Tuesday, February 16, 2016

Bess

Sorry to say it, but we've had to let Bess go. She developed a prolapsed oviduct, and it would have required an expensive visit to a vet to repair her. It just wasn't worth it to us to take the time or spend the money. Apparently it is somewhat common, we've just never experienced it before. I believe she was our first duck to lay eggs; the day we first had eggs, she had a wet, drippy rear end with something hanging out. This led me to believe she was the one to lay. Perhaps she had problems right from the beginning, although it did go away and she was fine for a while.

Bess began to lay eggs on November 15th, just 2 1/2 weeks after I began lighting the duck house to encourage laying. It wasn't until January 26th that we found more eggs from other ducks. In the meantime, we had a couple of whopper-sized, double-yolk eggs--one was 4.5 ounces. They must have been hard to push out!

Apparently the prolapsed oviduct can be caused by a few things:
1. A duck that's been artificially encouraged to lay too young, and lays eggs before their bodies are mature enough.
**I don't believe this was the case; I didn't begin to add light before the recommended age (I began at 21 weeks. Sources suggest anywhere from 19-23 weeks.)
2. A duck may have strained too hard when laying extra large eggs.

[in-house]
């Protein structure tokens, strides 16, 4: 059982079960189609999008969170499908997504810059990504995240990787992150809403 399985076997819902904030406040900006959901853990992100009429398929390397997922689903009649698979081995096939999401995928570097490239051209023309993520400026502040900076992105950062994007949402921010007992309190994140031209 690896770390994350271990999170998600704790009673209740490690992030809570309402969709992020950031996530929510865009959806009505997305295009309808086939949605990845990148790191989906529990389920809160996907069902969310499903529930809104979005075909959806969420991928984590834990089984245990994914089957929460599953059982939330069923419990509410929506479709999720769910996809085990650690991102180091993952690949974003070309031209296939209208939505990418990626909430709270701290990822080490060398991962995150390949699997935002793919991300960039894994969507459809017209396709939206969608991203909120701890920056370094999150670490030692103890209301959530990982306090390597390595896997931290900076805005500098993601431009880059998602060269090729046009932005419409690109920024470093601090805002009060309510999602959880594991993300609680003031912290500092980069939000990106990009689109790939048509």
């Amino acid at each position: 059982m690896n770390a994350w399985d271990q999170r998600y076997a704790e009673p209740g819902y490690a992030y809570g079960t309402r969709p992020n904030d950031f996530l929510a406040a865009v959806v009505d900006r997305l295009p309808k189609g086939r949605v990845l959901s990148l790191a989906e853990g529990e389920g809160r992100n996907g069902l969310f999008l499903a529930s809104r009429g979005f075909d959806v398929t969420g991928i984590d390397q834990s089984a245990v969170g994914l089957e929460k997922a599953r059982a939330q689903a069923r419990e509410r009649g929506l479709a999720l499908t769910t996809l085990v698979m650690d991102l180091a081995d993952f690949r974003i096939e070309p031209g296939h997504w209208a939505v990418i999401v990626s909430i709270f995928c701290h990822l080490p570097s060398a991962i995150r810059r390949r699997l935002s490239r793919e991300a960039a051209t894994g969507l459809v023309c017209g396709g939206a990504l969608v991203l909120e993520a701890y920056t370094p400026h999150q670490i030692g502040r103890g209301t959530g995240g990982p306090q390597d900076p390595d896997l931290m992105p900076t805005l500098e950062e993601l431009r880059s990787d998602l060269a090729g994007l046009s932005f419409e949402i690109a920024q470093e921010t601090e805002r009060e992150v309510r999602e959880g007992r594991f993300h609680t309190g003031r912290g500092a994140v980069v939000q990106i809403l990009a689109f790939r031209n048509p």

**This may have been the case for Bess.
3. The drakes may have been overly abusive to the duck.
**I suppose this is possible, but I haven't noticed, and I don't have too many drakes in ratio to the hens. (1 drake to 4 hens seems reasonable.)
4. A duck may inherit this trait.
**Maybe???
5. She may not have had enough calcium, which not only helps form the shells, but give strength to the muscle structure in the vent area.
**This is possible. I was not giving oyster shell or other calcium, but solely relying on the calcium content in the layer feed and some crushed eggshells added to the feed.

So, I don't know why this occurred, but I think I will be more careful in the future not to attempt adding light for young ducklings. I may just let nature take its course, and they'll lay on their own time-clock, not mine. I will also give free-choice oyster shell.

Our visit to the wolf sanctuary last August.
Bess was taken today to our local wolf sanctuary. That may seem extreme to some readers, but after all, it's the "circle of life", and these wolves are unable to be in the wild to find their own food. They appreciate donations of fresh meat.


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